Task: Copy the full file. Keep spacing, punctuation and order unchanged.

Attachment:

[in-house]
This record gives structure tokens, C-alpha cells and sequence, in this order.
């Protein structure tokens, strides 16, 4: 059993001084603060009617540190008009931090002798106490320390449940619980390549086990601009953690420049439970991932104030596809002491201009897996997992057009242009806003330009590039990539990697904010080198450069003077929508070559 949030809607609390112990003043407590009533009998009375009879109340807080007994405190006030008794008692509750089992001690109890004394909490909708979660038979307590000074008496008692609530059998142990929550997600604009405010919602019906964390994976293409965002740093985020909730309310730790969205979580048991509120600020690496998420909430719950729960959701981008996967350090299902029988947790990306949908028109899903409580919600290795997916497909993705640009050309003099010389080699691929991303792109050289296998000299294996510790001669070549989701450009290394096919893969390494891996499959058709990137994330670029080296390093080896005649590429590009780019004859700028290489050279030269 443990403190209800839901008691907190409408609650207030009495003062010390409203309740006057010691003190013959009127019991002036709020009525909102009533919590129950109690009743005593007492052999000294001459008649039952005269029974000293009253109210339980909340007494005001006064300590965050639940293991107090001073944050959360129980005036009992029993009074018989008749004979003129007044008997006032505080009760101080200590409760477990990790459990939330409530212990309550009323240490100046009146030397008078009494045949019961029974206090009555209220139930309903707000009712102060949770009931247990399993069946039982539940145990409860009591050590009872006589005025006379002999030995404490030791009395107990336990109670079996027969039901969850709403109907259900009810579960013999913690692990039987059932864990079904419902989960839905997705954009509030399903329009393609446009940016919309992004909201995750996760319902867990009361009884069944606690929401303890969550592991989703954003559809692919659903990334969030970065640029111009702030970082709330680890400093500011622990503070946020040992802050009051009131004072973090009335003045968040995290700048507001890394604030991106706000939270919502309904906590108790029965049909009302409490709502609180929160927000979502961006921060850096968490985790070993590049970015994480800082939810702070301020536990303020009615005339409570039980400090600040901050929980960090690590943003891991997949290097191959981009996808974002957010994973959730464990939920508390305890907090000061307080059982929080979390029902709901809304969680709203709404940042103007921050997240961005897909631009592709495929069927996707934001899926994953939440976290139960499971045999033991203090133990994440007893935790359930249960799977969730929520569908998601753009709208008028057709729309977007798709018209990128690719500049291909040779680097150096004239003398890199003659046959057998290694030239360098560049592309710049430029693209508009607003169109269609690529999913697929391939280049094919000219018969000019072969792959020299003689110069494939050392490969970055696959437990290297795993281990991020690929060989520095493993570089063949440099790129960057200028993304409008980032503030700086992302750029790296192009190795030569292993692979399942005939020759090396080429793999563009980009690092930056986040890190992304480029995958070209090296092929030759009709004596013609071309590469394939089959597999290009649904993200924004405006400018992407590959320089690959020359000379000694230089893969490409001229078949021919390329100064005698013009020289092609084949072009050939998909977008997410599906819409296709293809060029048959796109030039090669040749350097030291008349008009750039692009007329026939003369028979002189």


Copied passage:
[in-house]
This record gives structure tokens, C-alpha cells and sequence, in this order.
């Protein structure tokens, strides 16, 4: 059993001084603060009617540190008009931090002798106490320390449940619980390549086990601009953690420049439970991932104030596809002491201009897996997992057009242009806003330009590039990539990697904010080198450069003077929508070559 949030809607609390112990003043407590009533009998009375009879109340807080007994405190006030008794008692509750089992001690109890004394909490909708979660038979307590000074008496008692609530059998142990929550997600604009405010919602019906964390994976293409965002740093985020909730309310730790969205979580048991509120600020690496998420909430719950729960959701981008996967350090299902029988947790990306949908028109899903409580919600290795997916497909993705640009050309003099010389080699691929991303792109050289296998000299294996510790001669070549989701450009290394096919893969390494891996499959058709990137994330670029080296390093080896005649590429590009780019004859700028290489050279030269 443990403190209800839901008691907190409408609650207030009495003062010390409203309740006057010691003190013959009127019991002036709020009525909102009533919590129950109690009743005593007492052999000294001459008649039952005269029974000293009253109210339980909340007494005001006064300590965050639940293991107090001073944050959360129980005036009992029993009074018989008749004979003129007044008997006032505080009760101080200590409760477990990790459990939330409530212990309550009323240490100046009146030397008078009494045949019961029974206090009555209220139930309903707000009712102060949770009931247990399993069946039982539940145990409860009591050590009872006589005025006379002999030995404490030791009395107990336990109670079996027969039901969850709403109907259900009810579960013999913690692990039987059932864990079904419902989960839905997705954009509030399903329009393609446009940016919309992004909201995750996760319902867990009361009884069944606690929401303890969550592991989703954003559809692919659903990334969030970065640029111009702030970082709330680890400093500011622990503070946020040992802050009051009131004072973090009335003045968040995290700048507001890394604030991106706000939270919502309904906590108790029965049909009302409490709502609180929160927000979502961006921060850096968490985790070993590049970015994480800082939810702070301020536990303020009615005339409570039980400090600040901050929980960090690590943003891991997949290097191959981009996808974002957010994973959730464990939920508390305890907090000061307080059982929080979390029902709901809304969680709203709404940042103007921050997240961005897909631009592709495929069927996707934001899926994953939440976290139960499971045999033991203090133990994440007893935790359930249960799977969730929520569908998601753009709208008028057709729309977007798709018209990128690719500049291909040779680097150096004239003398890199003659046959057998290694030239360098560049592309710049430029693209508009607003169109269609690529999913697929391939280049094919000219018969000019072969792959020299003689110069494939050392490969970055696959437990290297795993281990991020690929060989520095493993570089063949440099790129960057200028993304409008980032503030700086992302750029790296192009190795030569292993692979399942005939020759090396080429793999563009980009690092930056986040890190992304480029995958070209090296092929030759009709004596013609071309590469394939089959597999290009649904993200924004405006400018992407590959320089690959020359000379000694230089893969490409001229078949021919390329100064005698013009020289092609084949072009050939998909977008997410599906819409296709293809060029048959796109030039090669040749350097030291008349008009750039692009007329026939003369028979002189």